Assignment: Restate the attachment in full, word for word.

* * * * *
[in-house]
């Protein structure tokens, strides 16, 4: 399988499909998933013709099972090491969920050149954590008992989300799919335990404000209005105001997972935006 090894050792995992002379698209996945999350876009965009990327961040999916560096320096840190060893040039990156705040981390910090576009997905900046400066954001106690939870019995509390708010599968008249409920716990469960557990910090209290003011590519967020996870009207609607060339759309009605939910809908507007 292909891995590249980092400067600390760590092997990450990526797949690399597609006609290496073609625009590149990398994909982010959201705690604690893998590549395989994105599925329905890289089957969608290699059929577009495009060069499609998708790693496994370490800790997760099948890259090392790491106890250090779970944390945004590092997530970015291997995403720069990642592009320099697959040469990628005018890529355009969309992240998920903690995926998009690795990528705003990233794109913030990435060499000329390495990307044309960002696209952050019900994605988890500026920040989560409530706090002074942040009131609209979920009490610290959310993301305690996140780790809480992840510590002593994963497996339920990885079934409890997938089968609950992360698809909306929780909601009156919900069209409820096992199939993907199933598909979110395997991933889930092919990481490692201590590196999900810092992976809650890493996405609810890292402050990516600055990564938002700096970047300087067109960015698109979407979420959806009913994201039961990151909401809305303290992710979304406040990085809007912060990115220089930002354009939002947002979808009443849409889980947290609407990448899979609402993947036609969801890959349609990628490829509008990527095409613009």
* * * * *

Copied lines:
[in-house]
């Protein structure tokens, strides 16, 4: 399988499909998933013709099972090491969920050149954590008992989300799919335990404000209005105001997972935006 090894050792995992002379698209996945999350876009965009990327961040999916560096320096840190060893040039990156705040981390910090576009997905900046400066954001106690939870019995509390708010599968008249409920716990469960557990910090209290003011590519967020996870009207609607060339759309009605939910809908507007 292909891995590249980092400067600390760590092997990450990526797949690399597609006609290496073609625009590149990398994909982010959201705690604690893998590549395989994105599925329905890289089957969608290699059929577009495009060069499609998708790693496994370490800790997760099948890259090392790491106890250090779970944390945004590092997530970015291997995403720069990642592009320099697959040469990628005018890529355009969309992240998920903690995926998009690795990528705003990233794109913030990435060499000329390495990307044309960002696209952050019900994605988890500026920040989560409530706090002074942040009131609209979920009490610290959310993301305690996140780790809480992840510590002593994963497996339920990885079934409890997938089968609950992360698809909306929780909601009156919900069209409820096992199939993907199933598909979110395997991933889930092919990481490692201590590196999900810092992976809650890493996405609810890292402050990516600055990564938002700096970047300087067109960015698109979407979420959806009913994201039961990151909401809305303290992710979304406040990085809007912060990115220089930002354009939002947002979808009443849409889980947290609407990448899979609402993947036609969801890959349609990628490829509008990527095409613009």